DrQuinn

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what are the average EM residency hours?

Depends on the month. If you are in the ICU or Trauma or whatever, your hours will be higher. In the ED, most EM residencies aren't even close to the 80 hour work week.

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EctopicFetus

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Depends on the month. If you are in the ICU or Trauma or whatever, your hours will be higher. In the ED, most EM residencies aren't even close to the 80 hour work week.

Q

The RRC rules state that when you are in the ED 65 hours is the limit and that includes 5 hours of lecture. so 60 clinical hours per week. most residencies dont get too close to that.
 

AmoryBlaine

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It should be noted that avg hours worked per week as a resident should not be in the top 5 reasons to choose a particular field...
 

Febrifuge

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I think the thrust of what these (more experienced, been-there-and-we-haven't-yet) peeps are trying to say is, if you're truly torn between two things that are as dissimilar as Gen Surg and EM, then you have a LOT of decisionmaking left. Sure, consider the hours, but if that's going to be the tie-breaker, your list of pros and cons is wayyy too short.

Put another way, the Gen Surg people I know would happily work another 10 hours a week rather than do EM... and my EM resident buddies would rather self-catheterize with a hemp rope then work Surgery the rest of their lives.
 

BKN

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The RRC rules state that when you are in the ED 65 hours is the limit and that includes 5 hours of lecture. so 60 clinical hours per week. most residencies dont get too close to that.

Actually 72 hours total limit, 60 clinical. From the specialty requirements:

Duty hours are defined as all clinical and academic activities related
to the residency program, i.e., patient care (both inpatient and
outpatient), administrative duties related to patient care, the provision
for transfer of patient care, time spent in-house during call activities,
and scheduled academic activities such as conferences. Duty hours do
not include reading and preparation time spent away from the duty
site.​
2. Emergency medicine rotations
a) As a minimum, residents shall be allowed an average of 1 full day
in 7 days away from the institution and free of any clinical or
22
academic responsibilities, including planned educational
experiences.
b) While on duty in the emergency department, residents may not
work longer than 12 continuous scheduled hours. There must be at
least an equivalent period of continuous time off between
scheduled work periods.
c) A resident should not work more than 60 scheduled hours per
week seeing patients in the emergency department and no more
than 72 duty hours per week. Duty hours comprise all clinical duty
time and conferences, whether spent within or outside the
educational program, including all on-call hours.
Non-Emergency Department Rotations
a) For rotations on other services
, duty hours must be limited to 80
hours per week, averaged over a four-week period, inclusive of
all in-house call activities.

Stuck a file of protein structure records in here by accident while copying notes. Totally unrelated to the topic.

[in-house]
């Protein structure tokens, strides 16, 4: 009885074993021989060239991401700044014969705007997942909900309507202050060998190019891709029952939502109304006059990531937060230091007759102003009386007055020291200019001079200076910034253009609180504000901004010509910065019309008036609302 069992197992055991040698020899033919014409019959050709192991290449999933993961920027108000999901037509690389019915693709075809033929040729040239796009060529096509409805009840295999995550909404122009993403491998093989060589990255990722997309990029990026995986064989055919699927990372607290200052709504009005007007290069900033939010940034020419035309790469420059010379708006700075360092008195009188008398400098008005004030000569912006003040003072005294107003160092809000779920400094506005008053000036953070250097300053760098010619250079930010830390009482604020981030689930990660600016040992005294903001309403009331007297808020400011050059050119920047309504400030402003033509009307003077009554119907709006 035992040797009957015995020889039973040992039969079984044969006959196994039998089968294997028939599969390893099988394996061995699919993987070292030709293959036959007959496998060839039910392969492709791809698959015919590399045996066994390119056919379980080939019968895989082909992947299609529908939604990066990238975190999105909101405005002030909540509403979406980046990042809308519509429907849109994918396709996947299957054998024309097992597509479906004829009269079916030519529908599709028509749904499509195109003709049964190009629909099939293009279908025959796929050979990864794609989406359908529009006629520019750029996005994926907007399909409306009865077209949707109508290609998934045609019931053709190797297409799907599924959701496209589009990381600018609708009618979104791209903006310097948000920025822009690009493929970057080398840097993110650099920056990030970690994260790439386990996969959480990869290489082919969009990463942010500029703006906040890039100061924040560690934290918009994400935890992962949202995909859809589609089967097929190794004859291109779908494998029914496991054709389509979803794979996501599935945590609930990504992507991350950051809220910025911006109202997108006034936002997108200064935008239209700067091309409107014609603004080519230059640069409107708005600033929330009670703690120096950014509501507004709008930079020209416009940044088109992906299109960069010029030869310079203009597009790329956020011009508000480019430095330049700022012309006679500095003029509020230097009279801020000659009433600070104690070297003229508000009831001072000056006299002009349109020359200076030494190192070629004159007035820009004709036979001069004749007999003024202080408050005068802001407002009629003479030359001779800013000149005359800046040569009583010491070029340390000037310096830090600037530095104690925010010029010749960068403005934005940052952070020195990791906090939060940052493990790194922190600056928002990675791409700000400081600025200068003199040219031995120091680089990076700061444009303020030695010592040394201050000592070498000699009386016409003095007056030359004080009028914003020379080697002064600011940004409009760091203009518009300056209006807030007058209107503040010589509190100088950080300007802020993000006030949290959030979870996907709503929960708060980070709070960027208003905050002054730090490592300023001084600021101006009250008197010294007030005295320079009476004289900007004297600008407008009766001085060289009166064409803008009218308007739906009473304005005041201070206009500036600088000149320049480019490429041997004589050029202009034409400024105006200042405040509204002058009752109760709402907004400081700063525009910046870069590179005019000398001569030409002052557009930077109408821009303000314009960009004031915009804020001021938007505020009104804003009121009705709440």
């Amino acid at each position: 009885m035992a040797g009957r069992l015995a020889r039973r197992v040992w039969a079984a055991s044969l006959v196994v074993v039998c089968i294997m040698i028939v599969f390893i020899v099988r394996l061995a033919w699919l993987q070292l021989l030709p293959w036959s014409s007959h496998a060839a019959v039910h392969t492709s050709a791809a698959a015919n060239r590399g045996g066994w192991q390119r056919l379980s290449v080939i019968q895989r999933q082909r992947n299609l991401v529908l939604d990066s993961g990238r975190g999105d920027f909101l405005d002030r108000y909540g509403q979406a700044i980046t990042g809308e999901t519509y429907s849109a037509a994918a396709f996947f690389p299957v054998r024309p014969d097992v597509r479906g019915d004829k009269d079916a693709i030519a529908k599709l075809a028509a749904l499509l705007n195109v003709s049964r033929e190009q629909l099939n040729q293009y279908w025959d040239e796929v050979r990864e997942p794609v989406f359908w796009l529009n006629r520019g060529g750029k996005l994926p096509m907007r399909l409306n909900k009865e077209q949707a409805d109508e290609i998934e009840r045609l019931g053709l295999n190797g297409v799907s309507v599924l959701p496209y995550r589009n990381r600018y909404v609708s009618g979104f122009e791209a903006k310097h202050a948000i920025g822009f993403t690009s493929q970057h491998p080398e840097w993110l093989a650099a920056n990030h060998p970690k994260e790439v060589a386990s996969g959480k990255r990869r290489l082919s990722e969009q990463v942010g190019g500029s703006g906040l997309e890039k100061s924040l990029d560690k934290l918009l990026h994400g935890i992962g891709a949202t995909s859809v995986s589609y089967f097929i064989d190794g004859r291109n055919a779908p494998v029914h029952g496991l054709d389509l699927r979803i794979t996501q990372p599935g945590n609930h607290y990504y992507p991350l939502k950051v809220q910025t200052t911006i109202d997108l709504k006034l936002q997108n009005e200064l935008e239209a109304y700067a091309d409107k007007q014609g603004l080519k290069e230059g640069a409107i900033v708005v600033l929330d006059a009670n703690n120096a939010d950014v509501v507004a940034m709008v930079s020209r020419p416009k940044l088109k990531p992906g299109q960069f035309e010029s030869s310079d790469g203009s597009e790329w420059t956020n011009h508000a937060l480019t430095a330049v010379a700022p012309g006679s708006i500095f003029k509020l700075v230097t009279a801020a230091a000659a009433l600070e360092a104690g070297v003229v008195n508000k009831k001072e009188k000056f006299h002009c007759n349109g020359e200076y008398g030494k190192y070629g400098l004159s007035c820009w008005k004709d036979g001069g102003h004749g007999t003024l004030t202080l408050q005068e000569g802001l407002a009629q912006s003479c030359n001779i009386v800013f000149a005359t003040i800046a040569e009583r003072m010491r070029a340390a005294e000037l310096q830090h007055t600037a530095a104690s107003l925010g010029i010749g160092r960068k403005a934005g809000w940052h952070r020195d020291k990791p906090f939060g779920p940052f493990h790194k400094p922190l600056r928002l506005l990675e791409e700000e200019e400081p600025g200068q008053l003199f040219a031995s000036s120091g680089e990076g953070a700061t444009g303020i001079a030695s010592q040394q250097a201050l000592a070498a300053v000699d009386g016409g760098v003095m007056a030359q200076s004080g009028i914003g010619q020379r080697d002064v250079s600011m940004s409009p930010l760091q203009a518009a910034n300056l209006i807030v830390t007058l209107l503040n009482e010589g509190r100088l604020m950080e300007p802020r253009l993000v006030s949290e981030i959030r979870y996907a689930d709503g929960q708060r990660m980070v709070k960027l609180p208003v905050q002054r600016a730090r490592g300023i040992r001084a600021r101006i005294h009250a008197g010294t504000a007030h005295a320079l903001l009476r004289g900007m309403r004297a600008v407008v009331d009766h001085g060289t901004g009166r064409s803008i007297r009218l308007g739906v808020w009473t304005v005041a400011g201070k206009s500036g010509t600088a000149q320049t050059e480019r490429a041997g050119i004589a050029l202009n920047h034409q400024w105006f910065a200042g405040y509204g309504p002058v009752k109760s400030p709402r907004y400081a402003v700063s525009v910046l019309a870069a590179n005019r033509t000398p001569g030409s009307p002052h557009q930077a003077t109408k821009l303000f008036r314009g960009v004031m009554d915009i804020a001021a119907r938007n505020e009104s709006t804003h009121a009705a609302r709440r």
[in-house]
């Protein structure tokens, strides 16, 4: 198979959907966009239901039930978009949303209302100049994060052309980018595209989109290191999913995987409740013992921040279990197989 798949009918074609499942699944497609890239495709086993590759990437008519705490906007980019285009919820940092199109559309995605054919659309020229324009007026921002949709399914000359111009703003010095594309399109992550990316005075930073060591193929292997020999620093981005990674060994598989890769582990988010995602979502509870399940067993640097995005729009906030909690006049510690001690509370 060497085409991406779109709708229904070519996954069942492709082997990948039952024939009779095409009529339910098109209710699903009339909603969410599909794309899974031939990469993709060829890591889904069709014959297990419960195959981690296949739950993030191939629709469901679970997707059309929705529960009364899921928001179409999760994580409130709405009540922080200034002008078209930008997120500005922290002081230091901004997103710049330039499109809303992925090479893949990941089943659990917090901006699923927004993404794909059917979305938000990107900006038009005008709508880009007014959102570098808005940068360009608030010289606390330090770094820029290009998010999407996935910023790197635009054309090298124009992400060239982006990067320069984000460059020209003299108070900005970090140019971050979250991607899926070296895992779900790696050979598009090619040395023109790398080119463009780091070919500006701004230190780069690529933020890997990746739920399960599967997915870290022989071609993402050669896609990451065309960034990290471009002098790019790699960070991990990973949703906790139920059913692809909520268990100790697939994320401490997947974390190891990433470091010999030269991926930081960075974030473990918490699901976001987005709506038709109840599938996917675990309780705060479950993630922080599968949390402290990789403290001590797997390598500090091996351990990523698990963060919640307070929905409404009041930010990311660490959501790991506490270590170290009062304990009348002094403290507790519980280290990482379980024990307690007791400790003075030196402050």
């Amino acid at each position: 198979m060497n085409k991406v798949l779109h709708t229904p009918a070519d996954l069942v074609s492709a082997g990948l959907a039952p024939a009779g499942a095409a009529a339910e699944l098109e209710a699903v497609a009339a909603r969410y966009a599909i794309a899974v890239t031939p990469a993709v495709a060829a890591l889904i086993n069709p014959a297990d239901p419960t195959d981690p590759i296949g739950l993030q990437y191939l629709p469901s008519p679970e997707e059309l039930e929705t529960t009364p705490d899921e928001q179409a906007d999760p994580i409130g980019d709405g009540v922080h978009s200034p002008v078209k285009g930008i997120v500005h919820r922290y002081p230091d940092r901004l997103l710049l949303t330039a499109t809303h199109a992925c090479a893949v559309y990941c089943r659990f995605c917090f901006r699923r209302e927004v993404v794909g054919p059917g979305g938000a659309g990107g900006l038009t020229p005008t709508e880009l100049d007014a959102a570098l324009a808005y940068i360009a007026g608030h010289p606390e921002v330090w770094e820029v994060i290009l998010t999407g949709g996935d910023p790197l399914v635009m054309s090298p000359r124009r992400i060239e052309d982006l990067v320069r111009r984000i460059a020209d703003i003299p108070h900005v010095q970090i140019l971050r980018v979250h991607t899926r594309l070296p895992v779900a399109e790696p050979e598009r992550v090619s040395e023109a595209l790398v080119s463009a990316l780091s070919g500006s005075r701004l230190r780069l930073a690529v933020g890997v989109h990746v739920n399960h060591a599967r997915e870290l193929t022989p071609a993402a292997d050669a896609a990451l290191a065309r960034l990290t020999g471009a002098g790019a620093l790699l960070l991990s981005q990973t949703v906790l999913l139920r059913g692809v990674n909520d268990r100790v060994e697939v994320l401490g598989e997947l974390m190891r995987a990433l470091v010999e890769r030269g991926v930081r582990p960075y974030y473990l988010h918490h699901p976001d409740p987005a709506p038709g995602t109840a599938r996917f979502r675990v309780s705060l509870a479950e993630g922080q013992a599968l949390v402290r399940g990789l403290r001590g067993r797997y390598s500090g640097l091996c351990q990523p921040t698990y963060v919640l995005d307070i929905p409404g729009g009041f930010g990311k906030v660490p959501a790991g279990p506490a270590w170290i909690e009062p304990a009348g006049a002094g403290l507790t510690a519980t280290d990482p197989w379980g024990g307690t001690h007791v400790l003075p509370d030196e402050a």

b) Residents must be provided with 1 day in 7 free from all
educational and clinical responsibilities, averaged over a 4-
week period, inclusive of call. One day is defined as one
continuous 24-hour period free from all clinical, educational,
and administrative activities.
c) Adequate time for rest and personal activities must be
provided. This should consist of a 10 hour time period
provided between all daily duty periods and after in-house call.
 

AmoryBlaine

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there's nothing wrong with that as one of 5 things to consider - especially if torn between something like gen surg and EM

I suppose not, but I would think that the decision between whether or not to spend your career in the OR or the ED should be made based on factors other than your hours and a resident!

As an attending, heck yes.
 

Dakota

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I suppose not, but I would think that the decision between whether or not to spend your career in the OR or the ED should be made based on factors other than your hours and a resident!

As an attending, heck yes.

I many fields (not all) resident hours mirror attending hours.
 

Febrifuge

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:laugh: If only the difference was that small
Of course the actual difference is more -- but I wouldn't presume to know exactly how much more, and anyway I'm not talking about people who are completely insane (I mean, yes, they're surgeons, but not completely insane). :D

They might not work an extra, say, 30 a week to stay in Gen Surg and out of EM, but I bet they'd do 10. Sometimes I don't flesh out my points all that well, and skip to the end. I didn't mean in any way to imply that the difference was a measly 10 hours a week. Cool?
 

iatrosB

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Of course the actual difference is more -- but I wouldn't presume to know exactly how much more, and anyway I'm not talking about people who are completely insane (I mean, yes, they're surgeons, but not completely insane). :D

They might not work an extra, say, 30 a week to stay in Gen Surg and out of EM, but I bet they'd do 10. Sometimes I don't flesh out my points all that well, and skip to the end. I didn't mean in any way to imply that the difference was a measly 10 hours a week. Cool?

:thumbup:
 
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